“Andy?” Beryl asked.

Andy blinked a couple of times, then pointed at Beryl’s chair. “Sit down. Everyone’s looking.”

“That’s what it’s all about. Are you ashamed to be my best Galentine?” Beryl brought her oversized bag up from the floor and took out two more pink sweatshirts. “Will you wear them?”

Lydia gulped. “Uhhh.”

With a laugh, Beryl shook one open. Embroidered over the chest was a very pretty heart with words inside that read “Galentine’s Day 2018.”

Andy hitched in a breath. “I’ll wear that. You had me a little nervous. I didn’t want to disappoint you because I would never wear that.” She pointed at Beryl’s shirt.

Beryl laughed. “I know you two very well and I adore you. Sometimes I need to get you out of your comfortable houses and mess with your minds a little. Lucy, what shall we have to celebrate Galentine’s Day?”

Maybe It’s Not Me

Happy Valentine’s Day from me and the snugglebutts!

Once I turned thirty-five, I began telling people … out loud … about the crazy things I did so that as I grew older, my friends and family wouldn’t simply assume I was senile. I hoped that at least they might pause before making that assumption.

Losing words when I’m in the middle of a conversation is something I’ve done my entire life. It’s embarrassing. I have an immense vocabulary, but good heavens, when I need those associations to happen, words escape me. That’s why I like writing my stories. I have plenty of time to reconsider phrases, words, entire sentences if need be.

My sister is the queen of not having the right words. She sees images in her mind and can describe something perfectly – then it’s up to the listener to choose the right word for what she’s picturing. Hah  – and she’s a fifth grade teacher. But her kids know and love her little eccentricities. She admits them all and brings her students in on the joke. They help her now when she can’t find the right word. I love that.

Several months ago, it was time to purchase a new keyboard. I use the heck out of mine and it was giving up the ghost. I went looking for something a little more fun than what I had and found the perfect keyboard. It even has back-lighting in blue, red, or green, so I can type in the dark.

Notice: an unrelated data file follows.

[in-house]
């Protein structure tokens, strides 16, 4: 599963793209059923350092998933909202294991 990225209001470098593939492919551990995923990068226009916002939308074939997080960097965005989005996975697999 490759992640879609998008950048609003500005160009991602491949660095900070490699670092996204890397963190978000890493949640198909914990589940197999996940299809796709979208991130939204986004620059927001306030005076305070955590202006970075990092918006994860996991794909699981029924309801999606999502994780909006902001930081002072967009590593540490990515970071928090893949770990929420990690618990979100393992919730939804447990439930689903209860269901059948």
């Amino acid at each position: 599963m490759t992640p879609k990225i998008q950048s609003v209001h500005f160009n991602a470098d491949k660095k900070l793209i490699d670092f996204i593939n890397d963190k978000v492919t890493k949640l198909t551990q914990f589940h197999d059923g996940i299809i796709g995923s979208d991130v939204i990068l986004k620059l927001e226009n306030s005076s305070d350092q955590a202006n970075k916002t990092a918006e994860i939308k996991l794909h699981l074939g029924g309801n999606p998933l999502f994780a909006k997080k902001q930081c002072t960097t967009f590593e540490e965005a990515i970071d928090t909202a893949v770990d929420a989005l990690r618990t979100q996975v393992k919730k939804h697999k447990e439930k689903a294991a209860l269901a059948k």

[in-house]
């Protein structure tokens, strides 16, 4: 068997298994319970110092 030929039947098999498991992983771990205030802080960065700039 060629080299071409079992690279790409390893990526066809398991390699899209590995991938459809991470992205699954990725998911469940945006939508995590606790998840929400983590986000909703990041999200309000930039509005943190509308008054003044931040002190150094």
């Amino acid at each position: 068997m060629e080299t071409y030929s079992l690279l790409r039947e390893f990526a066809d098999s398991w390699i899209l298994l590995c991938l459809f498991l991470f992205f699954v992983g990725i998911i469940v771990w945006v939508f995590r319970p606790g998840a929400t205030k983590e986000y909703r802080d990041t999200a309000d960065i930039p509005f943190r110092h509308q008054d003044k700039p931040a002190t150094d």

Now, I type by touch, not by sight, but when making corrections, I like being able to see my keys all lit up. I turn the lights in the house way down low (off) and type away by the soft glow of the two monitors at my desk. I didn’t think another thing of it – hooked up the keyboard and off I went. Words flowed, sentences were structured, stories were written.

Except for one problem. I was making more ridiculous mistakes than I’d ever made before. I thought maybe I just needed to get used to the keyboard. With time, it would get easier.

For the last month or so (since I’m no longer thirty-five years old) I began worrying that there was something terribly wrong with me. My mind and my fingers were no longer working in tandem. This typing thing was harder than it should be. For every ten words or so, I was backing up to correct ridiculous typos. I quietly worried.

Yesterday the cocky side of my brain kicked in and said, “Wait just a cotton-pickin’ minute, here, girlie. This ain’t your fault.” Apparently, the cocky side has a tough-guy linguistic flair.

I went back to Amazon and read the actual reviews of the keyboard I’d purchased. Holy cow, they were awful. People were having many of the same problems I had. Missing letters in words, keys not reacting and responding as they should, typos everywhere on the page, backspacing more times than was appropriate.

Relief. These typos weren’t only my fault. There wasn’t some broken link between my brain and my fingers. I could fix this with one press of a button and a two-day delivery from Amazon. Now, I have three more chapters to get written before Wednesday’s joyous unboxing, but at least I know that a balm for my fears will soon arrive.

We arrive at a certain age (you pick whichever yours is going to be – everyone’s is different) and begin to worry that every little thing is going to grow into a big thing and that will be the final thing that nails our coffin closed. I keep trying to push those ludicrous fears aside – I have enough to deal with. This one needed to go away.